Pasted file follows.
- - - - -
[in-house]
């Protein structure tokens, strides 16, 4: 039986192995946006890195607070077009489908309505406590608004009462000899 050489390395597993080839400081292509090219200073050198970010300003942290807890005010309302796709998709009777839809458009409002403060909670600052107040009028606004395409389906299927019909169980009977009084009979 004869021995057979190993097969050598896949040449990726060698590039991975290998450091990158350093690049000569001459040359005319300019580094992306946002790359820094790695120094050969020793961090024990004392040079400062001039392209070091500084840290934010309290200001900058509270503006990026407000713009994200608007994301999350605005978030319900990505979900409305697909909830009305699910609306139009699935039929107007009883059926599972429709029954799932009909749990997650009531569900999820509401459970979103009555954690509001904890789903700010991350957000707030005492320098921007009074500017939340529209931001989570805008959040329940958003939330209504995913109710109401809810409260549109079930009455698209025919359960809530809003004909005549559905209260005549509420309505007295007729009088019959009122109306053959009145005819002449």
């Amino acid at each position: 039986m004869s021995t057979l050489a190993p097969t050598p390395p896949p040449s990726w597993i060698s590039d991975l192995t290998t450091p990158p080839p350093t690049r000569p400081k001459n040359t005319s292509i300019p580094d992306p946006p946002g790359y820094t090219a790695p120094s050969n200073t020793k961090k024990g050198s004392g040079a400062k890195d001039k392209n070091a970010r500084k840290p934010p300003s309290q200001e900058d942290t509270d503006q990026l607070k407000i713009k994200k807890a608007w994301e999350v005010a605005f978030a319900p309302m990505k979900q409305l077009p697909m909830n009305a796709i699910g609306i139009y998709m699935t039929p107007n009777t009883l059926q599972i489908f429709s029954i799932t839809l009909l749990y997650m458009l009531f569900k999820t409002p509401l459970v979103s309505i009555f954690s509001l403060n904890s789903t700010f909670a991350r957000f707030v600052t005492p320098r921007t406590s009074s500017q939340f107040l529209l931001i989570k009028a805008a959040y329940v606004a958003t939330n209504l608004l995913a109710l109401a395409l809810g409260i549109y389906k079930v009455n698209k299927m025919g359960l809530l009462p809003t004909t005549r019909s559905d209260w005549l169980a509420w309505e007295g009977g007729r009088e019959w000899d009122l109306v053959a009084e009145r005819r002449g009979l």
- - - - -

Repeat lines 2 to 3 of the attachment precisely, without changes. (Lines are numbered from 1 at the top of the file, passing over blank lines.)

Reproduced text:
């Protein structure tokens, strides 16, 4: 039986192995946006890195607070077009489908309505406590608004009462000899 050489390395597993080839400081292509090219200073050198970010300003942290807890005010309302796709998709009777839809458009409002403060909670600052107040009028606004395409389906299927019909169980009977009084009979 004869021995057979190993097969050598896949040449990726060698590039991975290998450091990158350093690049000569001459040359005319300019580094992306946002790359820094790695120094050969020793961090024990004392040079400062001039392209070091500084840290934010309290200001900058509270503006990026407000713009994200608007994301999350605005978030319900990505979900409305697909909830009305699910609306139009699935039929107007009883059926599972429709029954799932009909749990997650009531569900999820509401459970979103009555954690509001904890789903700010991350957000707030005492320098921007009074500017939340529209931001989570805008959040329940958003939330209504995913109710109401809810409260549109079930009455698209025919359960809530809003004909005549559905209260005549509420309505007295007729009088019959009122109306053959009145005819002449």
């Amino acid at each position: 039986m004869s021995t057979l050489a190993p097969t050598p390395p896949p040449s990726w597993i060698s590039d991975l192995t290998t450091p990158p080839p350093t690049r000569p400081k001459n040359t005319s292509i300019p580094d992306p946006p946002g790359y820094t090219a790695p120094s050969n200073t020793k961090k024990g050198s004392g040079a400062k890195d001039k392209n070091a970010r500084k840290p934010p300003s309290q200001e900058d942290t509270d503006q990026l607070k407000i713009k994200k807890a608007w994301e999350v005010a605005f978030a319900p309302m990505k979900q409305l077009p697909m909830n009305a796709i699910g609306i139009y998709m699935t039929p107007n009777t009883l059926q599972i489908f429709s029954i799932t839809l009909l749990y997650m458009l009531f569900k999820t409002p509401l459970v979103s309505i009555f954690s509001l403060n904890s789903t700010f909670a991350r957000f707030v600052t005492p320098r921007t406590s009074s500017q939340f107040l529209l931001i989570k009028a805008a959040y329940v606004a958003t939330n209504l608004l995913a109710l109401a395409l809810g409260i549109y389906k079930v009455n698209k299927m025919g359960l809530l009462p809003t004909t005549r019909s559905d209260w005549l169980a509420w309505e007295g009977g007729r009088e019959w000899d009122l109306v053959a009084e009145r005819r002449g009979l």